The University of Cyprus Rector Tasos Christofides was re-elected this week, unopposed, to a second four-year term and laid his next priority to elevate the state institution to an international level.
This is, perhaps, the biggest challenge facing the university and preventing UCy from spreading its wings.
It’s not that the UCy has been lagging in European or world rankings.
Quite the contrary, it has been doing very well on that front.
It is often included in the top 100 or 500 lists, depending on its activities, the latest being a place among the 500-550 in sustainability.
Funding secured for research programmes has been credited to the incumbent rector and his predecessor, but that is not enough.
It falls behind in competition with other universities worldwide, which offer foreign-language courses to attract a bigger number of fee-paying students and international-calibre academics.
It already offers post-graduate English courses, but none are available for undergraduates.
Christofides said the university had joined a European-wide alliance to share resources and experiences and encourage exchanges.
What better place, he said, than Cyprus, when it comes to teaching and learning history through the biggest archaeological site that this island is.
He also brought the example of the University of Athens, a public institution that recently added English-language teaching for history and medicine.
Since 2009, politicians in Cyprus have been falling over each other in an attempt to exert some influence over the university by imposing restrictions and meddling with appointments or management.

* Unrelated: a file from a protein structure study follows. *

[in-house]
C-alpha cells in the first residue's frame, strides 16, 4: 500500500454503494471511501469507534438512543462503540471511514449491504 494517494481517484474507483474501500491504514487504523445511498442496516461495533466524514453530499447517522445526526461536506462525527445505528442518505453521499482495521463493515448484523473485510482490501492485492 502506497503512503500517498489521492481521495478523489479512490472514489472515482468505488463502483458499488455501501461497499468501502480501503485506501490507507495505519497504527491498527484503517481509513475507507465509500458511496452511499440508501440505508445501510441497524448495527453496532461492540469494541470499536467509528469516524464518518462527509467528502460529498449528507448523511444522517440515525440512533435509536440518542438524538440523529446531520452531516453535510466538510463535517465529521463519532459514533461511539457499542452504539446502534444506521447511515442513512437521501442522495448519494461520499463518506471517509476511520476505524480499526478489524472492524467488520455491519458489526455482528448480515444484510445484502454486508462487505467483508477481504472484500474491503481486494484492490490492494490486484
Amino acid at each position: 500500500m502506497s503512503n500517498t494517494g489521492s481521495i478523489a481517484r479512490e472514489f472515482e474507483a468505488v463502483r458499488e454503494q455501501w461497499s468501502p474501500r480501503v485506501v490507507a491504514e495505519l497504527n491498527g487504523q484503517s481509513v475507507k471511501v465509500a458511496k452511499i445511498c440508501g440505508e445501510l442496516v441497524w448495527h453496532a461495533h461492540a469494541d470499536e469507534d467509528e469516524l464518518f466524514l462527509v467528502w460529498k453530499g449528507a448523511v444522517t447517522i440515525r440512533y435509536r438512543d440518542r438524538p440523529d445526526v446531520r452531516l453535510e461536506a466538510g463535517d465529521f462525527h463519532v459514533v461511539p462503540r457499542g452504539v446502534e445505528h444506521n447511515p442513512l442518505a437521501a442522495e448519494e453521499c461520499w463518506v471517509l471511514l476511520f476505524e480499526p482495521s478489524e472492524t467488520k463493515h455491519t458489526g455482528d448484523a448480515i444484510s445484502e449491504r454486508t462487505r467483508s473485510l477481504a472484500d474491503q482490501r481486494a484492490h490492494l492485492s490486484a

The strongest tool in the politicians’ arsenal has been the exclusion of new students from private schools simply because they could enrol based on their international exams, such as the GCSEs, IB and other benchmarks.
Local students opting for this entry format are discriminated against as they are limited to just 3% of the annual intake, and this regulation, too, is up to interpretation.
Instead of encouraging star-grade students to continue studying in their home country, the politicians’ restrictions, driven by mediaeval ideas, push these students overseas.
What is needed is a healthy mix of both that will cultivate closer cooperation with local universities and neighbouring countries.
Apart from the classic courses of study, Cyprus also has another advantage, albeit forgotten, because it does not provide a fertile ground for jobs for the boys.
That is eco-sciences and environmental studies.
The Forestry College is being led to die a slow death.
Under the guidance of the University of Cyprus, it could easily combine vocational training (for forestry and farming) with wider environmental studies and win a lead place in world rankings.
Cyprus should not underestimate its capabilities, just as the Higher Technical Institute, a pioneering mechanical and engineering school, was shuttered for political reasons.
And two landmark events this week prove what role Cyprus could play.
The first is the UN Conference on Climate Change or COP27, which got underway in Sharm El Sheikh with the main theme #TogetherForImplementation, where world leaders and activists join forces to create a unified front to mobilise further and prioritise the climate agenda.
Another event of local importance but ignored was the passing of the island’s leading environmentalist and founder of the Fisheries Department way in 1964.
Andreas Demetropoulos’ legacy is not limited to protecting turtles, flora, and fauna.
He left behind a tremendous volume of research and often placed Cyprus at the forefront of decision-making and international summits.
We should honour this man by celebrating his achievements and those of his colleagues during the past six decades.
And what better way than an all-in-one solution by upgrading our education system, making it international and becoming pioneers in environmental learning?